Trick or Research Event Broke Down Barriers to Undergraduates in Research

12/14/2021 Aaron Seidlitz, Illinois CS

Illinois CS PhD student and Broadening Participation in Computing Fellow, Kathleen Isenegger, helped design an event intended to spark interest in research – especially for those underrepresented in computing.

Written by Aaron Seidlitz, Illinois CS

There is a moment that PhD student Kathleen Isenegger occassionally witnesses that speaks to exactly why she is involved with the Illinois CS initiative, Broadening Participation in Computing (BPC).

That moment is when a younger student comes upon the realization that a specific research project in computer science matters to them. What happens next is powerful. They realize that no matter who they are, or what their background is, their inspiration matters. Research can be a place to solve problems. It can offer insights into why they love computing. And it might just solidify, in their own minds, why they want to make a future out of the tech world.

A goal behind BPC is to open the minds of as many students as possible to this thought process. A recent event, Trick or Research, became one more important part in this effort.

A group of people - including Department Head Nancy M. Amato, the BPC Fellows, and students from CS STARS - all guided the Trick or Research event to a successful conclusion in November.
A group of people - including Department Head Nancy M. Amato, the BPC Fellows, and students from CS STARS - all guided the Trick or Research event to a successful conclusion in November.

“Talking to students at the event, I heard that many of them were learning that research was something they could realistically become involved in,” Isenegger said. “That makes me so happy. Hearing the excitement in someone’s voice – especially if they are someone from a group underrepresented in computing – as they describe a research project they found out about, and that they think is really cool, is the greatest feeling.

“All it seems to take is getting the right research paper in the right person’s hands in order to ignite that spark, and I’m very grateful for the opportunity to expand that exposure.”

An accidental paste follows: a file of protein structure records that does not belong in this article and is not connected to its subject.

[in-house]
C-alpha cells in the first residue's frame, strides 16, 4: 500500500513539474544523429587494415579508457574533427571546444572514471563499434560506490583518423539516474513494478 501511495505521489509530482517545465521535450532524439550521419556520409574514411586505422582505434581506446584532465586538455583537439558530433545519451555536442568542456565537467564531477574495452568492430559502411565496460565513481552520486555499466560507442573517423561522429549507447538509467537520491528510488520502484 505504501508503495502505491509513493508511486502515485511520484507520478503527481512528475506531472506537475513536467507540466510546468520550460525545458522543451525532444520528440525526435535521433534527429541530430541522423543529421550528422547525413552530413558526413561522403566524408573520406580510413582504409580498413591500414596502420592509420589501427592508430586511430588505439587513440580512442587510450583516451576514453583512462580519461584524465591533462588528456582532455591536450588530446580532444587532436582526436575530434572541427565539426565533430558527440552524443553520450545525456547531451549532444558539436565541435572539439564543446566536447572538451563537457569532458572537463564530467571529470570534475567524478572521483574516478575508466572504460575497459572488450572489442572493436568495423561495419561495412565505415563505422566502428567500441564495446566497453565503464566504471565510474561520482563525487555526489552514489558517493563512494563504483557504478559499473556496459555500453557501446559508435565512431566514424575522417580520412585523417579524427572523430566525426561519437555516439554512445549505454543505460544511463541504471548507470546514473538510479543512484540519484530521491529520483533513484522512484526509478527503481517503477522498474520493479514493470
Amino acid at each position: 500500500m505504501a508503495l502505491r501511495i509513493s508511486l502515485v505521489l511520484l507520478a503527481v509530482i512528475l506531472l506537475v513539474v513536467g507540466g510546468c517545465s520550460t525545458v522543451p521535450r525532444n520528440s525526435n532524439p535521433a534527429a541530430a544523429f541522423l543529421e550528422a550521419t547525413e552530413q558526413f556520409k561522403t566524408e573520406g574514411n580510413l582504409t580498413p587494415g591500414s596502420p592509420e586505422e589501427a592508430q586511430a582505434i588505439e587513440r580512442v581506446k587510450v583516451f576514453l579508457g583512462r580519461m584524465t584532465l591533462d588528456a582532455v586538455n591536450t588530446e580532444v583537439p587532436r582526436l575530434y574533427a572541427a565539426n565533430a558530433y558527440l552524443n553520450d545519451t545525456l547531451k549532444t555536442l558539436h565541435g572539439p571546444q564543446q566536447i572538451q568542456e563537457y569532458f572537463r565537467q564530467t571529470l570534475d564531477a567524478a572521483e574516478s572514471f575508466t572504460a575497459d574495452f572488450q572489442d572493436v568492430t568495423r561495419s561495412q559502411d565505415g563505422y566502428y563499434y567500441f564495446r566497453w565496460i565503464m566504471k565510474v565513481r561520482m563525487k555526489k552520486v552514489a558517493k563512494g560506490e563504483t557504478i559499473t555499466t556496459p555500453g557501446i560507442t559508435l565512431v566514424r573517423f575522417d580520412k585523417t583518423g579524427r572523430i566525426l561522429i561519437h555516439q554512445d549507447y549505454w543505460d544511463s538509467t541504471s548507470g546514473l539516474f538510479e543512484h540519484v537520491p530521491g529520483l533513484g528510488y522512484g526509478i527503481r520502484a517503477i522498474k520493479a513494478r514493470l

Taking place on November 3, Trick or Research drew roughly 200 undergraduate students.

This included in-person visits to Illinois CS research labs at the Thomas M. Siebel Center for Computer Science. If the students chose to seek information through the event virtually, they could join a Zoom call and watch a series of videos from Illinois CS faculty explaining their research focus and highlights.

Logistically, Isenegger worked with her fellow BPC Fellows – Max Fowler and Sara Aghajanzadeh – to secure the physical space and equipment needed for the event. Illinois CS Department Head, Nancy M. Amato, worked with faculty who provided the videos and hosted tables at the event.

Trick or Research also incorporated assistance from the Illinois CS Student Ambassador/Research Scholars (CS STARS). This is a group of undergraduate students interested in pursuing undergraduate research in a chosen area while also serving as departmental leaders to recruit women to the CS majors and empower women CS undergraduates.

The CS STARS first worked on promotional materials. They also helped with execution of the event by producing information to participants at the check-in table, interacting with research lab representatives to encourage discussion, and by moderating the Zoom breakout rooms for virtual attendees.

“Everyone involved provided such amazing effort to the success of the Trick or Research event,” Isenegger said. “The impact I hope will occur from it is that more undergraduate students from groups underrepresented in computing will become involved with research here.

“I am hopeful that this will be achieved through the excellent turnout we had at the event, the in-depth discussions I witnessed there, and the incredible faculty engagement both at the event and through the research highlight video submissions.”

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This story was published December 14, 2021.